3. ‘Big Thanks’ to Bandana Games for naming a horse after the site! I didn’t expect that either, so I’m honored. 
  4. Admittedly, it’s become an addiction. Even though it’s not what I’d consider a ‘great’ game, I can’t stop playing the damn thing. 
  5. On a ‘Normal’ playthrough, anyway. I can’t speak for things on ‘Hard’ mode, because… well, I’m not cut out for real trouble. 

REVIEW: Halloween Scream 2

A long time ago, in a galaxy… uh, exactly like this one, actually, text-based adventure games were the extent of the world’s interactive entertainment possibilities. There were no such things as high-definition graphics, procedurally-generated everything, or decent animation, really. If you wanted to experience a story, you had to click through screens of semi-descriptive text and essentially create that story yourself, imagining the environments and the characters that occupied them. Halloween Scream 21 ($1.00) is a throwback to that bygone era.

Halloween Scream 2 - Screen

Nothing ‘screams’ excitement like a visit to a stuffy museum.

And it probably should have stayed there. Halloween Scream 2 is all-text on repeating stock photo backgrounds, a ‘choose your own adventure’ game without the ‘choose your adventure’ part. The story— a continuing yarn about a girl vampire seeking to end the curse on her family’s bloodline— is a mostly linear one. Her travels to find an ancient amulet and avoid a mysterious foe take her through the heart of Europe, with stops in England, France, and Germany.

Breaks for puzzles typically ask you to find a certain item or tool, or click through an old-school, North / East / South / West-type exploration segment (you may even need to draw your own map on notebook paper to keep track of things; how older-school is that?). Those same bits may be the cause of some frustration. While the route you need to take to progress the story isn’t exactly hard to see, the clues and conditions that need to be met may not be as obvious. If you’re not the patient sort, this’ll likely devolve into clicking on every available option until you hear the requisite ‘chime’ of an important detail being discovered.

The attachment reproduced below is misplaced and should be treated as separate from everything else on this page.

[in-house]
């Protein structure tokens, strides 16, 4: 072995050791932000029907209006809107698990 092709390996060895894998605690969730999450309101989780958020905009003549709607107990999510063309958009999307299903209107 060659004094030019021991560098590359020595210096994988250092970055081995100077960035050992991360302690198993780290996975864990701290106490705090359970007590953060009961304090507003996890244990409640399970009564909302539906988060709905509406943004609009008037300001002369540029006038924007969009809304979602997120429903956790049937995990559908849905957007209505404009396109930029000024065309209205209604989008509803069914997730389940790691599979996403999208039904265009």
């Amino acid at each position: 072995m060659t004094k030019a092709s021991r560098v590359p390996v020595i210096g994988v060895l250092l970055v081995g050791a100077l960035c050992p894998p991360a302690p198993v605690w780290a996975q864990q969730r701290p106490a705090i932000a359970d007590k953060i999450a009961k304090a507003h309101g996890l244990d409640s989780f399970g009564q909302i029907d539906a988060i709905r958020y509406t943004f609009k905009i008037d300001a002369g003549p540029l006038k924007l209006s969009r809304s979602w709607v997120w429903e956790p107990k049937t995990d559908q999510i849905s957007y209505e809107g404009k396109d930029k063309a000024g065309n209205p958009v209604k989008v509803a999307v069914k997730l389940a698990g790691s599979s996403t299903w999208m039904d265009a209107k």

Halloween Scream 2 - Screen 2

You’ll notice ‘A bit of enjoyment’ isn’t part of this inventory.

That linear format and the ‘only one solution’ gameplay don’t help matters, as the only branching paths lead to some sort of end, with you returning you to the last checkpoint (and possibly having to run through a puzzle or item sequence again). And while the story in Halloween Scream 2 isn’t half-bad in summation, a handful of spelling errors and story inconsistencies (a French-speaking desk clerk in a German hotel, for instance) may take you out of the narrative.

Even that’s less likely to bother you, if you have any interest in what Halloween Scream 2 is selling. It’s clearly a niche game for a niche audience, meant for those strange connoisseurs of text-heavy passages and trial-and-error puzzle-solving. For the majority of us, however, this trip down Gaming’s memory lane to ‘the simpler times’ would be better off left in the past.


  1. Yeah, little early for the holiday, I know. Hey, not my fault. I didn’t release the game in July! Take it up with management! 

‘Dead War’ Features Zombies, Guns, Tactics

Two out of those three features guarantees a certain amount of success on XBLIG, so adding some actual ‘thinking’ to the mix is a welcome bonus! Above is a playthrough from the first chapter of Dead War, developer Bandana Games’ upcoming squad shooter.

Due to be executed that day, a death row inmate instead finds herself in the middle of a zombie… incident. How convenient! The good news is (well, aside from being ‘not dead’), you’ll get to mow down plenty of undead as you search for answers and try to curb the outbreak. You’ll do this on your own during some stretches, while at other times, you can recruit others— and their firepower— to help you.

Thankfully, the game looks to break up some of the ‘shooter monotony’ by giving you plenty of objectives (both optional and story-based) to tackle. Between that and the potential for some tactical firefights, Dead War just might convince the world it needs another game about zombies.

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Dead War is simply ‘coming soon’ to Xbox Live Indie Games. You can follow the developer on Twitter here, or keep an eye on the development blog here.